Yes, feed the homeless. But how?

by Marvin Olasky

Posted on Saturday, May 30, 2015, at 10:52 am

The battle goes on in dozens of cities. On one side stand those who for humanitarian, religious, or ideological reasons hand out free food to homeless folks. On the other side stand those with homes and businesses who don’t want said humans around. That prejudice is troubling when applied to jobless vets and other sympathetic but maligned characters, but I don’t think the owners are lying when they complain about men off their meds or looking for meth screaming at kids and defecating on lawns.

Biblically, the obligation of Christians to feed the hungry is clear. The question of how to feed them is not. When I researched this question during the 1990s, I sometimes interviewed homeless men close to Christian missions where they could get free lodging, food, and other essentials—but many wouldn’t go in, preferring to eat what nice passers-by would give them. The reason: They wouldn’t be able to do drugs or drink inside, and they’d be pushed to participate in some training that could put them on the trail to leaving dependency behind.

From what I’ve read, the situation hasn’t changed since then. The problem with just handing out food is that the practice enables some among the homeless to continue committing suicide on the installment plan, as the late, great Bob Cote of Step 13 in Denver, once homeless himself, used to say. Those handing out food will feel good about themselves, but they may be creating “toxic charity” or becoming examples for the next edition of a great book, When Helping Hurts.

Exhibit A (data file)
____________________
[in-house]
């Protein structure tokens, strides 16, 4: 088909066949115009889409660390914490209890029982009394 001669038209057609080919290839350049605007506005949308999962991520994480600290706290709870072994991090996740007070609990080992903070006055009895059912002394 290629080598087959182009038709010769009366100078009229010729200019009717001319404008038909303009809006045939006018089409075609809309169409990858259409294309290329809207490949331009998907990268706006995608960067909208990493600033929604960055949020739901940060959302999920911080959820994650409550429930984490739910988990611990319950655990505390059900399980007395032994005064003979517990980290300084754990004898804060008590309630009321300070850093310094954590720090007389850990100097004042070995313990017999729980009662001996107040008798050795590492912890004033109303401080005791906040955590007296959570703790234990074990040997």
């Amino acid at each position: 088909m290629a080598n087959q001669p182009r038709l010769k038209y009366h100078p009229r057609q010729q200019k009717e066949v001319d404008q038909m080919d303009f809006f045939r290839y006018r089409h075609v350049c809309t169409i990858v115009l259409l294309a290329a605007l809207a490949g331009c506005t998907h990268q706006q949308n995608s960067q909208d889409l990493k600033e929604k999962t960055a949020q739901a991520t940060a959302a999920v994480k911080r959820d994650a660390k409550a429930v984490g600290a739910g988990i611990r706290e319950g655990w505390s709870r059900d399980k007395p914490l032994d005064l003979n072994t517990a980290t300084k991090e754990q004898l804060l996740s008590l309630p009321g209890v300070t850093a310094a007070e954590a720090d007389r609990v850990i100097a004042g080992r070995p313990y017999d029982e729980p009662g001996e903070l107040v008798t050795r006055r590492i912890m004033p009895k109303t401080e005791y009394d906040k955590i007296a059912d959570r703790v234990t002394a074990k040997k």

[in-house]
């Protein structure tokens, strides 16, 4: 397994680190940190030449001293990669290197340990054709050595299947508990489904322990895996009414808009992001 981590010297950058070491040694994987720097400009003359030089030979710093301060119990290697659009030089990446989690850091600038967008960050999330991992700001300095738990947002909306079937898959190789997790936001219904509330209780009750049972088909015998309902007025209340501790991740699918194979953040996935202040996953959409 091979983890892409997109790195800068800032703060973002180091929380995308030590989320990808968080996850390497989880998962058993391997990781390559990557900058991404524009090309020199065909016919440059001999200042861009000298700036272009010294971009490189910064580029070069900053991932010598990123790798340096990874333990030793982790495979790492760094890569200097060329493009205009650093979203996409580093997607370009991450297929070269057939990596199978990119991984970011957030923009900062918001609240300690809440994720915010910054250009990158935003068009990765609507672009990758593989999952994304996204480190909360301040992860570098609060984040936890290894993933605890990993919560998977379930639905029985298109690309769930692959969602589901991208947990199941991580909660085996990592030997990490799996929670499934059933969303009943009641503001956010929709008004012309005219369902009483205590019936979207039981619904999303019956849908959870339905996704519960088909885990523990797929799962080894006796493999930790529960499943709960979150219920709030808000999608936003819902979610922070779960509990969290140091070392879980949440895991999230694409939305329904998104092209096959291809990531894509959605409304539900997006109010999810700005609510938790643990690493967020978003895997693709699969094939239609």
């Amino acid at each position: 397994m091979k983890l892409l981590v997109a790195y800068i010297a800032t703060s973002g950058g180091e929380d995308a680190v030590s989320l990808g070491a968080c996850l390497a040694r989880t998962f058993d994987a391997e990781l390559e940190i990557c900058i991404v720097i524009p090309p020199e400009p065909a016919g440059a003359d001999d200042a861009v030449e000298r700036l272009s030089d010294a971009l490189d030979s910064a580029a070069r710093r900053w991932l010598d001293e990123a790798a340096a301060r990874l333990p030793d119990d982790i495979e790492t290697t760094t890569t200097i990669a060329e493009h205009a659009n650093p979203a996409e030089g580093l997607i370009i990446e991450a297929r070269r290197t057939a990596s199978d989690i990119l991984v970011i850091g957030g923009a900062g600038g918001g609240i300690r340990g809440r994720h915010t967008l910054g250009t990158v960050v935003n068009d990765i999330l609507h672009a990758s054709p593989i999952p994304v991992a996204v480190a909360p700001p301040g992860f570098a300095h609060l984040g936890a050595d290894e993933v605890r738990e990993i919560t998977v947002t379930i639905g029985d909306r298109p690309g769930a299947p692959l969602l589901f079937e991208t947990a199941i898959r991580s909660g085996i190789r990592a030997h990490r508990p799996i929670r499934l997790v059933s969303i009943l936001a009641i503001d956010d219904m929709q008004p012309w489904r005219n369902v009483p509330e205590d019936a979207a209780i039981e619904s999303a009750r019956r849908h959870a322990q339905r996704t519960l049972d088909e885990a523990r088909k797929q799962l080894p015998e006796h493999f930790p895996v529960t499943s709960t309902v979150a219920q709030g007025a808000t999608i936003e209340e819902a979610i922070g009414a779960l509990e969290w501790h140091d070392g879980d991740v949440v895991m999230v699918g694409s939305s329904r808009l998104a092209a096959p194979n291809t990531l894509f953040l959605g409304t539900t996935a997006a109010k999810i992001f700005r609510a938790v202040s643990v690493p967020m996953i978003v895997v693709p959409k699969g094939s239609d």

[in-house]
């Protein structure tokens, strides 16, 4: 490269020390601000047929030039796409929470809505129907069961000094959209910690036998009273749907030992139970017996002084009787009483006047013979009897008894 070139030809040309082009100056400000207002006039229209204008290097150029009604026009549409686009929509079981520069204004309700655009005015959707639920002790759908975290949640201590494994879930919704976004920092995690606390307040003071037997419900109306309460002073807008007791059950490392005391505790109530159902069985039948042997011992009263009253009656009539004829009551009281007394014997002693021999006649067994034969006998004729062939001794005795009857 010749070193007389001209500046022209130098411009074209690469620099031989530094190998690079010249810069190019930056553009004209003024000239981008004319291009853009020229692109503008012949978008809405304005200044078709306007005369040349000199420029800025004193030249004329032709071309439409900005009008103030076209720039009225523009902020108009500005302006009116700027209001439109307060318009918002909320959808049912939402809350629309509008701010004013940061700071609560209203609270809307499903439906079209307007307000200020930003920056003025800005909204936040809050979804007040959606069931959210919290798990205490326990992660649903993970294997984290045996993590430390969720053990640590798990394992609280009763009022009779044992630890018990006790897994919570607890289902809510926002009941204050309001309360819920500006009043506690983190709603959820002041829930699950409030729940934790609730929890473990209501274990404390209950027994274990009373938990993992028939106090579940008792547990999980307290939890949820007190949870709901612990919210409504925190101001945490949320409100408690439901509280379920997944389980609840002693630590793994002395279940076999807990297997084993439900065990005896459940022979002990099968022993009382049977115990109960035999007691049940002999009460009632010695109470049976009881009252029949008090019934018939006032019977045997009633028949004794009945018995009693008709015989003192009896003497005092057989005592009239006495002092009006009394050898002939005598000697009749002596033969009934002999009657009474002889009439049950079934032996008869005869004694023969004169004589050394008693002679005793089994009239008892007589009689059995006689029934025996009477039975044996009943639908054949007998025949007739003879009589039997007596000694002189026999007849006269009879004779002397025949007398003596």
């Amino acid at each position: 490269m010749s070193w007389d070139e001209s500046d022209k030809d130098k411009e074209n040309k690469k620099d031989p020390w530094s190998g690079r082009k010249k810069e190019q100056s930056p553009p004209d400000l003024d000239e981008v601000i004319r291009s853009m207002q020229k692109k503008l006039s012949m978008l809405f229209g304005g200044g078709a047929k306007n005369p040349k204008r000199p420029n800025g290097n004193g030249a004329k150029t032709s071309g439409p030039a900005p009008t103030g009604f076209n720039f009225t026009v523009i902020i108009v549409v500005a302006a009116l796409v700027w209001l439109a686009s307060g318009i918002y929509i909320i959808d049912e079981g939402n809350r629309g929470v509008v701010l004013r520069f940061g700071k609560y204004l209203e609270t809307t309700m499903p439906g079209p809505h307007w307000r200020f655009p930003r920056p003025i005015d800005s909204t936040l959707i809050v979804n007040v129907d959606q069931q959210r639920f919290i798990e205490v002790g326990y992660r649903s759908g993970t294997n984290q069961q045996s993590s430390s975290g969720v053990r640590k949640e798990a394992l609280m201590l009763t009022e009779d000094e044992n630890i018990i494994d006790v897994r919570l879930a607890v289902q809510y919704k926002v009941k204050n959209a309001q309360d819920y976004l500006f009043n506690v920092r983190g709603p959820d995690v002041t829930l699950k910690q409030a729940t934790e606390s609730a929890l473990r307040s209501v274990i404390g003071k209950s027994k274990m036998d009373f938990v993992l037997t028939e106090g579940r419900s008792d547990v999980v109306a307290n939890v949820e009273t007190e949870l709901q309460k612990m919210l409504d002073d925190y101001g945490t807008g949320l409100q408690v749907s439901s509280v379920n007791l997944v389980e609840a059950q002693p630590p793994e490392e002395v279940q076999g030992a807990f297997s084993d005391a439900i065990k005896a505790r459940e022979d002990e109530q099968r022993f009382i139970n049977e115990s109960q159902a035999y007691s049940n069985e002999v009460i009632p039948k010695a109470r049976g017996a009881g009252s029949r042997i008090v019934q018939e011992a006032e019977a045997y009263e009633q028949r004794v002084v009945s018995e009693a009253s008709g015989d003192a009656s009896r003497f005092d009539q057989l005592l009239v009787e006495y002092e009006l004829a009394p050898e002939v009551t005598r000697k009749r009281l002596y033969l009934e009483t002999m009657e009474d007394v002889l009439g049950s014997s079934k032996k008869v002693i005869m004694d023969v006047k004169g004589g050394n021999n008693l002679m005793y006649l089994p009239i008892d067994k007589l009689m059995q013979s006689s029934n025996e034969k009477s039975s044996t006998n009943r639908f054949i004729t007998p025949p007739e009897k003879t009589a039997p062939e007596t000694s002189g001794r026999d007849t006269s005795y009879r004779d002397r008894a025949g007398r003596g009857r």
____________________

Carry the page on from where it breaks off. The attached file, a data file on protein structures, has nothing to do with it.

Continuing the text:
So here’s the test I’d suggest: Before a city council passes an edict to prevent food distribution on the streets, it should do the equivalent of a careful environmental impact study—if we do it for frogs we should certainly do it for humans. If safe shelters have enough beds, it’s legitimate to forbid sleeping in parks. If shelters that do not enable self-destructive behavior distribute sufficient amounts of food, it’s legitimate to ban food distribution that underwrites destructive behavior.

But if the impact study shows holes in the safety net, cities should cease and desist from harassment of food-distributors. The long-term goal, of course, is to turn safety nets into a trampoline, but that’s as hard as turning swords into plowshares. Until that blessed day comes we should continue to feed the hungry, preferably at places that offer spiritual as well as material sustenance.

Marvin Olasky

Marvin is editor in chief of WORLD and the author of more than 20 books, including The Tragedy of American Compassion. His latest book is Reforming Journalism. Follow Marvin on Twitter @MarvinOlasky.

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